Films that are hailed as “cult classics” tread a very thin line between an unsuspecting viewer loving or hating the material.  In positive experiences, the timing and a heavy dose of nostalgia play into fans falling in love with a particular film that most mainstream audiences just “didn’t get”.  In the case of Tank Girl, I approached the material for the first time having only an appreciation for the cast and crew and a brief knowledge of the films background.  Director Rachel Talalay (Freddy’s Dead: The Final Nightmare, Ghost in the Machine) explains in the discs supplemental features that Tank Girl is a film that should rate between a one or a 10 for viewers, but hopefully not somewhere in the middle.  For better or worse, that’s exactly where Tank Girl fell for me as the end credits graced my screen.  The chaotic spirit and lack of a strong narrative, which apparently was keeping true to its comic book source, had its moments of charm but would also tread on the lines of annoyance.  Lori Petty’s performance is what makes the film what it is, but there lied the problems.  While at one moment I’d be rooting for Tank Girl, scenes later I’d feel utterly irritated by Petty’s corkiness.  It’s an odd complaint which ultimately made this film fall somewhere in the middle of the road for me.  The supporting cast of Malcolm McDowell (A Clockwork Orange, Cat People), Naomi Watts (The Ring) and Ice-T (Law & Order: Special Victims Unit) add great sparks to the film with McDowell hamming it up as a mix between a wacky James Bond villain and a culprit Mystery Inc. would nab.  A shy Watts, quiet and reserved, injects a nice air of gravity to Petty’s time-bomb performance while Ice-T, covered in a phenomenal make-up design by the late Stan Winston (Terminator 2: Judgement Day) does a great job being himself frankly.  One of the film’s strongest points is the spectacular production design contributed by Catherine Hardwicke who would go onto a successful directing career with hits like Thirteen and Twilight.  The film manages to accomplish quite a lot with the modest budget they were on and attempted to break the mold of action-orientated movies by having a female pulling all the stops both in front and behind the camera.  Talalay brought so much passion to the material that is evident in every frame and it’s a shame to see she hasn’t directed a feature film since as she has a wonderful eye.  Tank Girl is a film that I didn’t love nor hate with a passion, I appreciated many attributes to it while also wrestling with moments of annoyance.  The film packs wonderful doses of action, shootouts and explosions galore with a radical soundtrack to boot.  It’s easy to see why this film wears the medal of a “cult classic”, a lot of audiences just “got it” and continue to discover it while others didn’t and probably never will.  Fortunately, my first experience with the film was far from a disaster and one I look forward to revisiting in the future to see how kind time will be to it.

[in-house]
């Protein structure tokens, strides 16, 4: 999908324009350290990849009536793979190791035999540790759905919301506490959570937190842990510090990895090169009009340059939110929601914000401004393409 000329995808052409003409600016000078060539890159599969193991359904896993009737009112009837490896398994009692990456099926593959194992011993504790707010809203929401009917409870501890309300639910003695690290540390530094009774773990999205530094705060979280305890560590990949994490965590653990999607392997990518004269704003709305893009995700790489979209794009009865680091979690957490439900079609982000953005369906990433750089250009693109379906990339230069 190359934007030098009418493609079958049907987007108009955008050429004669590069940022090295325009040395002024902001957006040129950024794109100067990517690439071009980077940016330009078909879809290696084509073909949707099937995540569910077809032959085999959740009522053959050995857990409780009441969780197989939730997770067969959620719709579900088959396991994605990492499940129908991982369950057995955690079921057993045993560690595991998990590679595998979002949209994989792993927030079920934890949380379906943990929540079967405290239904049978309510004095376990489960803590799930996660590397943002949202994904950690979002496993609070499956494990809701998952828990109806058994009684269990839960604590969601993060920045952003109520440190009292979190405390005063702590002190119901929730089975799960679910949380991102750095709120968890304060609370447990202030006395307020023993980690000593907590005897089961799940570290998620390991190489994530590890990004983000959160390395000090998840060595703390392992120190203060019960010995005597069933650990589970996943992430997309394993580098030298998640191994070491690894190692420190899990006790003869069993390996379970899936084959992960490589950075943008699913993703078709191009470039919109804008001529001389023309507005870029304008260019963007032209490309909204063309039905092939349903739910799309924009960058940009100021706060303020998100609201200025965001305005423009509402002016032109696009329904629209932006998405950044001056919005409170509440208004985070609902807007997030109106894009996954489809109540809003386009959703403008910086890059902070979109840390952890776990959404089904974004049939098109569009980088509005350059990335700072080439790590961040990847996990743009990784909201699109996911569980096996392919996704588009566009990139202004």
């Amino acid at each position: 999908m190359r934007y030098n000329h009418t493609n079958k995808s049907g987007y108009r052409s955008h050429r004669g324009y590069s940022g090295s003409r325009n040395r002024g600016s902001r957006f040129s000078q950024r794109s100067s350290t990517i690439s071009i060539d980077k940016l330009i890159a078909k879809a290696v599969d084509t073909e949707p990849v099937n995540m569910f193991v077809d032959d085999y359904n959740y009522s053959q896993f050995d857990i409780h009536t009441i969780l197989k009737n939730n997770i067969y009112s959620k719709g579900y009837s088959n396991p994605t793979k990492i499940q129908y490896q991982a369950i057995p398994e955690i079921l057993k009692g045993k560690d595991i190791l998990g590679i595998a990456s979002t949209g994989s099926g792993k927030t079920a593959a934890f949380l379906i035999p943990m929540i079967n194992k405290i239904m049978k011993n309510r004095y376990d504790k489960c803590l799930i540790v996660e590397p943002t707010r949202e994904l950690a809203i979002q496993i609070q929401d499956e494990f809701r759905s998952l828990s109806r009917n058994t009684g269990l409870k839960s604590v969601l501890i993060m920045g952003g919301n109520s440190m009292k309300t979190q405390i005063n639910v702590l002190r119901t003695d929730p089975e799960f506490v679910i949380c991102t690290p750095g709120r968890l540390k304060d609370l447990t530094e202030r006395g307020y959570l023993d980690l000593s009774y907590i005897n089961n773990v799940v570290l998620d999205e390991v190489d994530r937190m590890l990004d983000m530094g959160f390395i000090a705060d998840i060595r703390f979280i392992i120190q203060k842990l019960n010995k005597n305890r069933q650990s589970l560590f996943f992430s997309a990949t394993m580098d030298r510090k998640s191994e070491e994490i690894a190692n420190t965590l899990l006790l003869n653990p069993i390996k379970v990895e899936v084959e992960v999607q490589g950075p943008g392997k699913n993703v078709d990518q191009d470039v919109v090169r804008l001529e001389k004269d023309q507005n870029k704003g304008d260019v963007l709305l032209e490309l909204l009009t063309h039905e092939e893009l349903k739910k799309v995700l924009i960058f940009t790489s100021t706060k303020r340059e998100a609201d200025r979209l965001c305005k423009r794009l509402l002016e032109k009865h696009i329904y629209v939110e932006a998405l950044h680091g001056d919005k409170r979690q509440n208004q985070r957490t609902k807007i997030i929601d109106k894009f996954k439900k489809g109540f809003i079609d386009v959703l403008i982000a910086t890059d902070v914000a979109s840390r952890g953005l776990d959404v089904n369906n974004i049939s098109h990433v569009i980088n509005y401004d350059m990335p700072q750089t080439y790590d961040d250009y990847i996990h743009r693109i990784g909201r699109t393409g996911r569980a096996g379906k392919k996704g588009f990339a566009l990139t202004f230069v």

RATING: 3/5